Antioch College physical plant — An ambitious geothermal dig
- Published: November 7, 2013
Antioch College will begin construction of its central geothermal system on Friday in what the college sees as a significant step to becoming carbon neutral.
The new $8.8 million closed-loop geothermal heating and cooling system will save Antioch $400,000 in annual energy costs, and, in conjunction with a planned solar photovoltaic array, would make Antioch the only college heated and cooled exclusively by geothermal and solar power, according to a college news release.
“The combination of the two [systems] are hugely important for us to reach this carbon neutrality,” Antioch Facilities Manager Reggie Stratton said this week. “We’re not there yet — it will take a few years — but both of those systems will take us a long way to getting there.”
During the first phase of construction, which will cost $4.7 million and be completed by next April, 150 geothermal wells will be installed 300 feet deep under about three acres of the Antioch College Farm, a 35-acre parcel on the southern edge of campus previously known as the golf course. The well field is just south of E. Herman Street on the western edge of the farm.
Well drilling begins on Nov. 1 and will take six to eight weeks to complete, according to Stratton. The college will drill from 7:30 a.m. to 4 p.m. on weekdays.
“Doing this work will be loud and messy,” according to Antioch College President Mark Roosevelt in a statement. “We will make every effort to contain both the noise and the mess … We respectfully ask our neighbors to bear with us for the next several weeks as we sink these wells.”
The first buildings heated and cooled by the geothermal system will be the Science Building, the renovated theater building and the new Wellness Center, projected to open in June. With a total capacity of 300 tons, the wells installed this year will allow South Hall and McGregor Hall to come online during the project’s second phase, which is contingent upon fundraising. A third phase, connecting Birch Hall, a new dormitory and additional buildings by 2017, would mean the installation of additional geothermal wells. The initial phase was financed through loans against the portion of the college’s $44-million endowment gained from a 2011 YSI, Inc. stock sale.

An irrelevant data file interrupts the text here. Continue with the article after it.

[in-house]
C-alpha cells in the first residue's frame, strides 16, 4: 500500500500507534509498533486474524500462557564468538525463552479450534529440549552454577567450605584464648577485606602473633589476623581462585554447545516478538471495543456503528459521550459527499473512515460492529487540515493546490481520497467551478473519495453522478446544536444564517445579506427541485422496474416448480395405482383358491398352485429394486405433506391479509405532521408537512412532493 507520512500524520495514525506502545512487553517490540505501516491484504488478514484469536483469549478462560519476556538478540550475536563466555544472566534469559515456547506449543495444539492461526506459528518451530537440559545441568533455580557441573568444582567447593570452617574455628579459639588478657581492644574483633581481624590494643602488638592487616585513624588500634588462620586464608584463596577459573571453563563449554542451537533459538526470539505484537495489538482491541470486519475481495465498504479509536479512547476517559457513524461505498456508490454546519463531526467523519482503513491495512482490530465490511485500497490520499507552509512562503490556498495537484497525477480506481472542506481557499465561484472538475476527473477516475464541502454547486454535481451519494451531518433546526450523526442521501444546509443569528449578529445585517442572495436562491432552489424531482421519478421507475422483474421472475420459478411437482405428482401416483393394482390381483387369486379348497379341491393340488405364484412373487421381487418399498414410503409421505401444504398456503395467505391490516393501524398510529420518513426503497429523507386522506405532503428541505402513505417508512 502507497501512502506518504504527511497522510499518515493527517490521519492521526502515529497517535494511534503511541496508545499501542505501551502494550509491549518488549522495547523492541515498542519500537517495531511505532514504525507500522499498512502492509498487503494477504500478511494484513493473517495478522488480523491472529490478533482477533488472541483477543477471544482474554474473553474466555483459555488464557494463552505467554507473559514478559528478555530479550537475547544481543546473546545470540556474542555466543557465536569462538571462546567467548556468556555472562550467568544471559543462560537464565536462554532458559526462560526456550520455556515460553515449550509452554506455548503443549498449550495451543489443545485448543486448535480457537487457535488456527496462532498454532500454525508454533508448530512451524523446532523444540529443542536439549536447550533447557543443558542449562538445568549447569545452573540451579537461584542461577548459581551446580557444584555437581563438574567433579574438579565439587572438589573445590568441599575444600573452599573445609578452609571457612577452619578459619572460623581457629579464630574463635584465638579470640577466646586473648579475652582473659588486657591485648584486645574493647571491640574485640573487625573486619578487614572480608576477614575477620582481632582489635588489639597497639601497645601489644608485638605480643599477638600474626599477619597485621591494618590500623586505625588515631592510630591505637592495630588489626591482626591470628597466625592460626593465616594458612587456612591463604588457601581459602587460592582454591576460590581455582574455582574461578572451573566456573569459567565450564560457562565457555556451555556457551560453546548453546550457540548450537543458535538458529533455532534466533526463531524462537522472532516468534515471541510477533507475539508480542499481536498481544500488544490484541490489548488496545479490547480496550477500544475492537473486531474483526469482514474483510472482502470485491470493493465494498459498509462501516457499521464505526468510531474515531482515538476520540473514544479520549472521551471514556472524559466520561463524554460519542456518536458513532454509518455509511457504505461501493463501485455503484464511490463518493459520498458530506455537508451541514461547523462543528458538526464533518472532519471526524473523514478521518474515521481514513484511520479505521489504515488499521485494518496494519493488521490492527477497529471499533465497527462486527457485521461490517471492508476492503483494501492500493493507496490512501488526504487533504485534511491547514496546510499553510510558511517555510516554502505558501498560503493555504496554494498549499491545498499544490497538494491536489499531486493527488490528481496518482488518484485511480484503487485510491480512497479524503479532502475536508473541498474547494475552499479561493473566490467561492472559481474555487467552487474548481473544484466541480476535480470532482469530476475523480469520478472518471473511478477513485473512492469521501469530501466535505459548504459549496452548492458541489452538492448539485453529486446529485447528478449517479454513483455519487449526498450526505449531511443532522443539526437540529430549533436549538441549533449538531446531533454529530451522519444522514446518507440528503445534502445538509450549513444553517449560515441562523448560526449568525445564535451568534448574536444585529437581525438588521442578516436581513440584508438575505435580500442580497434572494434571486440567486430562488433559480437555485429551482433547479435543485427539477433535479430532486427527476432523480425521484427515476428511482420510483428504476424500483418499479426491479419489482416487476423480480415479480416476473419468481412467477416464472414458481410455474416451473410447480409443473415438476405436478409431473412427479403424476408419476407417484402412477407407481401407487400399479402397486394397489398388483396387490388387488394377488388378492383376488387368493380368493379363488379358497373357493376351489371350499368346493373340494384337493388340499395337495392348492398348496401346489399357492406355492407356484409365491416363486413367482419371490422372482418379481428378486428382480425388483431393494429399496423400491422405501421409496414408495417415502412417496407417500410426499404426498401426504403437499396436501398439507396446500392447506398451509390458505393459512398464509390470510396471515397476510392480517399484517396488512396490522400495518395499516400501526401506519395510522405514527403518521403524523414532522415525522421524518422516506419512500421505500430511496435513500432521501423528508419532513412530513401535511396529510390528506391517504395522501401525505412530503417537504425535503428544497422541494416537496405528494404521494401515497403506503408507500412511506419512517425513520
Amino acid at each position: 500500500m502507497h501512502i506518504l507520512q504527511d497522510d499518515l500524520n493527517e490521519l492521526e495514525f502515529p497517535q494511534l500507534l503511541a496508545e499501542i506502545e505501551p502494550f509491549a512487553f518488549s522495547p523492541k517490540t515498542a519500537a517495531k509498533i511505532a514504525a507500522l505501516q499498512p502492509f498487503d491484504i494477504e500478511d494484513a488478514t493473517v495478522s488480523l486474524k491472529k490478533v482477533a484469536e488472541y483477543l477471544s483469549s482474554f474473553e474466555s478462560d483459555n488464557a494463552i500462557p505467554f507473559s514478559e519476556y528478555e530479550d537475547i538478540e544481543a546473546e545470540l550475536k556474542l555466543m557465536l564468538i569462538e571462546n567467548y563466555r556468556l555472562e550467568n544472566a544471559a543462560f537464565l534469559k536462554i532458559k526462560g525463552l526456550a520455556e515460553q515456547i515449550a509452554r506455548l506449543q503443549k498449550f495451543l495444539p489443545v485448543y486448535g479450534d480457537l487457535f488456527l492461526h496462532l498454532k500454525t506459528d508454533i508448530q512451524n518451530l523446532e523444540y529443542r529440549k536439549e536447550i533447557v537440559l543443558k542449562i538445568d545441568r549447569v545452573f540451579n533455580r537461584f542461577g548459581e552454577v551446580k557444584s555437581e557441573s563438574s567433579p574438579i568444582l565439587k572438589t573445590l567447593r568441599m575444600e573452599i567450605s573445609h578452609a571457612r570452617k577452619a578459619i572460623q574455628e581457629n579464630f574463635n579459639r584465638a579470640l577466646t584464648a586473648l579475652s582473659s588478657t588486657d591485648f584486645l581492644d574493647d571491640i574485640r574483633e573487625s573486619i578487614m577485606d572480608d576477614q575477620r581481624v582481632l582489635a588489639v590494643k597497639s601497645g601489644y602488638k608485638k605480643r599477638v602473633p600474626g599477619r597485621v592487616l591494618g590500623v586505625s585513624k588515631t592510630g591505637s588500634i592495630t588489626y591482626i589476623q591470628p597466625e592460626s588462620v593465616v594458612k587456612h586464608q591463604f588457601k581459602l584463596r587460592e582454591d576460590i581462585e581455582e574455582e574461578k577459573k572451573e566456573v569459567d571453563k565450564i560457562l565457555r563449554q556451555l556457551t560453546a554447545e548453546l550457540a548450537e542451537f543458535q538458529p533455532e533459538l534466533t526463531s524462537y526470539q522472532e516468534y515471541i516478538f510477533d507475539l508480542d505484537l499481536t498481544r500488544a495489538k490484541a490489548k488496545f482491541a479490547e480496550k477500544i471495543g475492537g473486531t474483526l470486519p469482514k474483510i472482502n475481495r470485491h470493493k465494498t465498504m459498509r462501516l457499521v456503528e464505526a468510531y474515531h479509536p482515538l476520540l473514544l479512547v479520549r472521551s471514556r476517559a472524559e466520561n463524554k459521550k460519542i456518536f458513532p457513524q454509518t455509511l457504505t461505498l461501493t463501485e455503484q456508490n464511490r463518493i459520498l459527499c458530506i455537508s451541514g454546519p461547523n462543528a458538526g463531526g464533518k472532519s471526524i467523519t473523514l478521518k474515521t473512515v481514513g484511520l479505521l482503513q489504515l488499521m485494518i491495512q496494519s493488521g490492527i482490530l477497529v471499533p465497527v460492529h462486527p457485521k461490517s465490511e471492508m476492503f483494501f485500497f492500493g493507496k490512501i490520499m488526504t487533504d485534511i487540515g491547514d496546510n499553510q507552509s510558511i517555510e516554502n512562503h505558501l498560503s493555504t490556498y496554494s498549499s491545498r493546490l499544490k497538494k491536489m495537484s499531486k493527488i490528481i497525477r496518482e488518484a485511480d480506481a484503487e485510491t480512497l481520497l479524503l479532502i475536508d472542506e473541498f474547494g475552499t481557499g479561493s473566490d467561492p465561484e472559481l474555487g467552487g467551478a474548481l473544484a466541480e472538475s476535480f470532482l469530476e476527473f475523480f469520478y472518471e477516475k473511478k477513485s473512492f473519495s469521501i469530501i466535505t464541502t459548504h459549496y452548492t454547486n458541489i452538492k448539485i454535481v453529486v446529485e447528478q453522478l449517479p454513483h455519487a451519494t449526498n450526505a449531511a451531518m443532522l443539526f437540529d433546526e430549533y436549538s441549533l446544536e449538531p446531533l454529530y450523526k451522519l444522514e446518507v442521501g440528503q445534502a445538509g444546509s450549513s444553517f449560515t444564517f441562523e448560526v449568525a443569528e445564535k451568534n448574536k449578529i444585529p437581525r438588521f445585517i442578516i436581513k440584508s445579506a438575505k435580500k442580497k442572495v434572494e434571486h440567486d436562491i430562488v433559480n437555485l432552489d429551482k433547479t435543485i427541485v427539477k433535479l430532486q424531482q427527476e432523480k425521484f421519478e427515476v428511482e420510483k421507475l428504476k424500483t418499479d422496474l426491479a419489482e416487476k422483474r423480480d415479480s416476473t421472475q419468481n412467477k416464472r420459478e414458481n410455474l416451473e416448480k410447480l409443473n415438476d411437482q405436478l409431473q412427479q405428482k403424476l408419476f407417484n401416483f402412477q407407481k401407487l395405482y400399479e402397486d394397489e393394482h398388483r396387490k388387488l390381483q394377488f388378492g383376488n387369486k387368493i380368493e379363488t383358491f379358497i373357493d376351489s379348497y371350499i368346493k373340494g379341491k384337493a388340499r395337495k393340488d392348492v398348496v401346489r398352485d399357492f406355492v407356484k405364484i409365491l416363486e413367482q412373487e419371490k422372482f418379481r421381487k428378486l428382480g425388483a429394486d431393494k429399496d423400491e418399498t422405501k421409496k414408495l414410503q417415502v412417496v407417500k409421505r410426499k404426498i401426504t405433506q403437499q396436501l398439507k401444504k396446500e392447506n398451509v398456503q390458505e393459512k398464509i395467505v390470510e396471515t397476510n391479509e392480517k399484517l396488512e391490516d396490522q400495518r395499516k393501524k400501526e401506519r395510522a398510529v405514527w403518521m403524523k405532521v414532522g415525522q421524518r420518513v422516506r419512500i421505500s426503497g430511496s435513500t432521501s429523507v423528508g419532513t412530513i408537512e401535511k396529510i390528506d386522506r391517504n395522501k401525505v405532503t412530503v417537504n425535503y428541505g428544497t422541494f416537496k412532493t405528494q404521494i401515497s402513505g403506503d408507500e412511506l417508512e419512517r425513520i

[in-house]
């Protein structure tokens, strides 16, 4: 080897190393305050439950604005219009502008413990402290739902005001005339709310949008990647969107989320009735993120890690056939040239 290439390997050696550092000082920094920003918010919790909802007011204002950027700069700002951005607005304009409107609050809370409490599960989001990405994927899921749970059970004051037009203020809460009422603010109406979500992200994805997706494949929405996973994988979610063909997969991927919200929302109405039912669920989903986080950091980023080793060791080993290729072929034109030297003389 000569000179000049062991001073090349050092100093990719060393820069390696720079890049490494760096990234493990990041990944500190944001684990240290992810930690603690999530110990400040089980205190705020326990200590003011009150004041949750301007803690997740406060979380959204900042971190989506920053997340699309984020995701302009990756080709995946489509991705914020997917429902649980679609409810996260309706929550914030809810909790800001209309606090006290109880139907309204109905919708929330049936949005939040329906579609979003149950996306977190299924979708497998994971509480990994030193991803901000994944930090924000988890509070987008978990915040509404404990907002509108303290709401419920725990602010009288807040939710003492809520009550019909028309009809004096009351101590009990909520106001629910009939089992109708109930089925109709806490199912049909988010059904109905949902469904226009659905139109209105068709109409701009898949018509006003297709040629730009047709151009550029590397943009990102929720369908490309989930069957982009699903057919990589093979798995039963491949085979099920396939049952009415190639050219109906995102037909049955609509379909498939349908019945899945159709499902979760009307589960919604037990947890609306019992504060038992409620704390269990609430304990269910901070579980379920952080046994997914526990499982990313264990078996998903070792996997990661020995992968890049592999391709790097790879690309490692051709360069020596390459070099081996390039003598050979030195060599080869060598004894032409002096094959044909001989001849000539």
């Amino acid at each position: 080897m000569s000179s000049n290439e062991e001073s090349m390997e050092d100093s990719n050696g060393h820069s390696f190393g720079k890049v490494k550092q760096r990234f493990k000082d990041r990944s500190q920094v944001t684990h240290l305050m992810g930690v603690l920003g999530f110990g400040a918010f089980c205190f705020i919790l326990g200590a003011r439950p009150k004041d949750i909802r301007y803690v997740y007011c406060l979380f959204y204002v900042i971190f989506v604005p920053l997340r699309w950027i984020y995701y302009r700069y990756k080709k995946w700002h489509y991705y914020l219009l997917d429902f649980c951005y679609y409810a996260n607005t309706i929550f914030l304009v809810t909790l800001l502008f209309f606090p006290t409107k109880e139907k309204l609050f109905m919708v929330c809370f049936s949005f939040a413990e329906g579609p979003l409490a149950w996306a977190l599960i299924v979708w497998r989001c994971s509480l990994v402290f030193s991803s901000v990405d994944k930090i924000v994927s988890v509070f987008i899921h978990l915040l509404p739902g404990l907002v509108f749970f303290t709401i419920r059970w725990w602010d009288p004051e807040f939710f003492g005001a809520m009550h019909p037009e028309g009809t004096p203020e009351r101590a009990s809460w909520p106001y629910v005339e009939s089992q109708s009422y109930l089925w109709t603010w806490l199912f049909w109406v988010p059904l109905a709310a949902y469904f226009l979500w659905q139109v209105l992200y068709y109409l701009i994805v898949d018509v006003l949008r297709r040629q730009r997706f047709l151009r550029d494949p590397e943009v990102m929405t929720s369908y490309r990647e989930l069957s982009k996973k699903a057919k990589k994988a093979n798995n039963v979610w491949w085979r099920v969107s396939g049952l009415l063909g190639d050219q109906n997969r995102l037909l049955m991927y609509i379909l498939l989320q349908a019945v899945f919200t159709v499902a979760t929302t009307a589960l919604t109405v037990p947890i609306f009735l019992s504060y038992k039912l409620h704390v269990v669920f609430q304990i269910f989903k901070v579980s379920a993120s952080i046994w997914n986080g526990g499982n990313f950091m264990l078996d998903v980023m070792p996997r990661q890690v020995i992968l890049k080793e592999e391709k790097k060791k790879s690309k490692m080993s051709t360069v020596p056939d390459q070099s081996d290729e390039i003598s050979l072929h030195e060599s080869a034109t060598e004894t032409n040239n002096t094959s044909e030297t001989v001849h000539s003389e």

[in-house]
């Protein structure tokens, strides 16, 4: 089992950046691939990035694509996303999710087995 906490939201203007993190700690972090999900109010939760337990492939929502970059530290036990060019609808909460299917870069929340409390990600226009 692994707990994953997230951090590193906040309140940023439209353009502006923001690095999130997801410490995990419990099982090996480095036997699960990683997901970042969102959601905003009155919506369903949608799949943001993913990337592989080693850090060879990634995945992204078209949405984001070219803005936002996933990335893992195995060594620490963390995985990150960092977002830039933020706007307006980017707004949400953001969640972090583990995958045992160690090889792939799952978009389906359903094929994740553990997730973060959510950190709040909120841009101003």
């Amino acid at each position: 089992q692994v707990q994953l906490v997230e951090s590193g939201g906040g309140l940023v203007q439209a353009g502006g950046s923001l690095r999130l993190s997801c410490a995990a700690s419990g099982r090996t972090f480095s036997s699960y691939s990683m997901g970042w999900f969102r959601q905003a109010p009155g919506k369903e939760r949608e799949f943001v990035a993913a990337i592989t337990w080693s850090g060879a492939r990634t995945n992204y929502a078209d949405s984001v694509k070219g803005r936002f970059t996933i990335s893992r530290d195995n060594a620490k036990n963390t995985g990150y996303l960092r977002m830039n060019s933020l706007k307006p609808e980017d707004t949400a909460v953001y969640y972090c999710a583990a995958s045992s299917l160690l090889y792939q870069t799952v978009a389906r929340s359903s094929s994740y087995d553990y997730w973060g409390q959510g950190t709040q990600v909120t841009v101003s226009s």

Construction has also begun on the central geothermal plant in the former maintenance building, located just south of the library, which will be refurbished with new windows, a new roof and stocked with the plant’s equipment, including heat pumps, chillers and heat exchangers.
A geothermal heating and cooling system works by using the constant 50 to 55 degree temperature of the earth to more efficiently heat or cool water. During the winter, the water flowing through the underground pipes absorbs the earth’s heat, while in the summer, the system is reversed and the water is cooled by the earth. After a heat exchanger extracts that energy, a heat pump or chiller delivers warm, or cold air into the buildings. Most of Antioch’s buildings now use gas-fired boilers and electric chillers, Stratton said.